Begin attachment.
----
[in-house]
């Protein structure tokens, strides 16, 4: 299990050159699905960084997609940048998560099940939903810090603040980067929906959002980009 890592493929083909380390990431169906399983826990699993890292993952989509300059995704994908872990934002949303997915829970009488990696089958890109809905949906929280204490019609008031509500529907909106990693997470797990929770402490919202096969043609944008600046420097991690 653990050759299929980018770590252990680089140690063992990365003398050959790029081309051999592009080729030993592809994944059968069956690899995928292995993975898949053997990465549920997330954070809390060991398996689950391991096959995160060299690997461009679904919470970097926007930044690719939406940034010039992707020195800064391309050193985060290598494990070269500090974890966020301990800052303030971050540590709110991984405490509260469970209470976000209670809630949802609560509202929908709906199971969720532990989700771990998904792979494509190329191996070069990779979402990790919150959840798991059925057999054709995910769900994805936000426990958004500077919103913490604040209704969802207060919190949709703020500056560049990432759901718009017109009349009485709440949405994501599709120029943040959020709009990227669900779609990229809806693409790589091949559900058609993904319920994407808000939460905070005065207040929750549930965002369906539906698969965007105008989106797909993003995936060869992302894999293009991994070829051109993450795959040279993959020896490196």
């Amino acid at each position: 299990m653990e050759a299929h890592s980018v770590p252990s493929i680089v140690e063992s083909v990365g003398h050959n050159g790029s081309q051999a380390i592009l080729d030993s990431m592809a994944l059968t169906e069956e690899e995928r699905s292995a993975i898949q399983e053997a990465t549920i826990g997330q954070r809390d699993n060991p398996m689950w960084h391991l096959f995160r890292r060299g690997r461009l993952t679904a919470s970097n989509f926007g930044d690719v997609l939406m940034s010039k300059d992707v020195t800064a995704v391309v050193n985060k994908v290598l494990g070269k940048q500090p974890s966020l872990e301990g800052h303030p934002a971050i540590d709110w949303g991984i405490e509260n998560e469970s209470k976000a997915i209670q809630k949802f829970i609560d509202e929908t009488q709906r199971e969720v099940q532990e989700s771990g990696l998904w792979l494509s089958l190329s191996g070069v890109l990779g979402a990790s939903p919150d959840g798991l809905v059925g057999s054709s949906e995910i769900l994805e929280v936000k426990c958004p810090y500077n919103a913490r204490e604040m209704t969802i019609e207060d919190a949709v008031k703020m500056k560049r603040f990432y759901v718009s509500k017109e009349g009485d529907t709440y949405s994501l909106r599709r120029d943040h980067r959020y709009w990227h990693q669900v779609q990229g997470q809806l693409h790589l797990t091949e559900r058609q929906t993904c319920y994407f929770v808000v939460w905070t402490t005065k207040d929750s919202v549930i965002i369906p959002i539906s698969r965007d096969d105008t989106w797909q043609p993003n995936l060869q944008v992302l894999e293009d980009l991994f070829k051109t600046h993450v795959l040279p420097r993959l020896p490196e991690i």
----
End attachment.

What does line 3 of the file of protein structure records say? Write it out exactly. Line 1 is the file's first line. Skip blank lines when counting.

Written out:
């Amino acid at each position: 299990m653990e050759a299929h890592s980018v770590p252990s493929i680089v140690e063992s083909v990365g003398h050959n050159g790029s081309q051999a380390i592009l080729d030993s990431m592809a994944l059968t169906e069956e690899e995928r699905s292995a993975i898949q399983e053997a990465t549920i826990g997330q954070r809390d699993n060991p398996m689950w960084h391991l096959f995160r890292r060299g690997r461009l993952t679904a919470s970097n989509f926007g930044d690719v997609l939406m940034s010039k300059d992707v020195t800064a995704v391309v050193n985060k994908v290598l494990g070269k940048q500090p974890s966020l872990e301990g800052h303030p934002a971050i540590d709110w949303g991984i405490e509260n998560e469970s209470k976000a997915i209670q809630k949802f829970i609560d509202e929908t009488q709906r199971e969720v099940q532990e989700s771990g990696l998904w792979l494509s089958l190329s191996g070069v890109l990779g979402a990790s939903p919150d959840g798991l809905v059925g057999s054709s949906e995910i769900l994805e929280v936000k426990c958004p810090y500077n919103a913490r204490e604040m209704t969802i019609e207060d919190a949709v008031k703020m500056k560049r603040f990432y759901v718009s509500k017109e009349g009485d529907t709440y949405s994501l909106r599709r120029d943040h980067r959020y709009w990227h990693q669900v779609q990229g997470q809806l693409h790589l797990t091949e559900r058609q929906t993904c319920y994407f929770v808000v939460w905070t402490t005065k207040d929750s919202v549930i965002i369906p959002i539906s698969r965007d096969d105008t989106w797909q043609p993003n995936l060869q944008v992302l894999e293009d980009l991994f070829k051109t600046h993450v795959l040279p420097r993959l020896p490196e991690i």